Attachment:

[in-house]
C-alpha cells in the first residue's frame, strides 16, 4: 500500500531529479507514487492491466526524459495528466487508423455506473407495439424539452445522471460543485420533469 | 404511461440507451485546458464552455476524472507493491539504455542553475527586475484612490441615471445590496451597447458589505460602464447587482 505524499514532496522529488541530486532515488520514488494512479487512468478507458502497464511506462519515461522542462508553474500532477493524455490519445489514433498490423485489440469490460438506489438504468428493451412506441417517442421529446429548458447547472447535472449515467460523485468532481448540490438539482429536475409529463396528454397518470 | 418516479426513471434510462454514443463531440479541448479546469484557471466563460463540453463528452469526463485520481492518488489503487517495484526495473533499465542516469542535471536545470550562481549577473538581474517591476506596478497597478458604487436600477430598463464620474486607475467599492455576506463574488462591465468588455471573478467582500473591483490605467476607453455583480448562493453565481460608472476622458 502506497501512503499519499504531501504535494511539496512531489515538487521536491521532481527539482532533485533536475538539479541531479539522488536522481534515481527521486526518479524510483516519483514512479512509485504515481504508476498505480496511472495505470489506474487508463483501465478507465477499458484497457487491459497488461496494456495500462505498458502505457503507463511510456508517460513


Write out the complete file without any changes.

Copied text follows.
[in-house]
C-alpha cells in the first residue's frame, strides 16, 4: 500500500531529479507514487492491466526524459495528466487508423455506473407495439424539452445522471460543485420533469 | 404511461440507451485546458464552455476524472507493491539504455542553475527586475484612490441615471445590496451597447458589505460602464447587482 505524499514532496522529488541530486532515488520514488494512479487512468478507458502497464511506462519515461522542462508553474500532477493524455490519445489514433498490423485489440469490460438506489438504468428493451412506441417517442421529446429548458447547472447535472449515467460523485468532481448540490438539482429536475409529463396528454397518470 | 418516479426513471434510462454514443463531440479541448479546469484557471466563460463540453463528452469526463485520481492518488489503487517495484526495473533499465542516469542535471536545470550562481549577473538581474517591476506596478497597478458604487436600477430598463464620474486607475467599492455576506463574488462591465468588455471573478467582500473591483490605467476607453455583480448562493453565481460608472476622458 502506497501512503499519499504531501504535494511539496512531489515538487521536491521532481527539482532533485533536475538539479541531479539522488536522481534515481527521486526518479524510483516519483514512479512509485504515481504508476498505480496511472495505470489506474487508463483501465478507465477499458484497457487491459497488461496494456495500462505498458502505457503507463511510456508517460513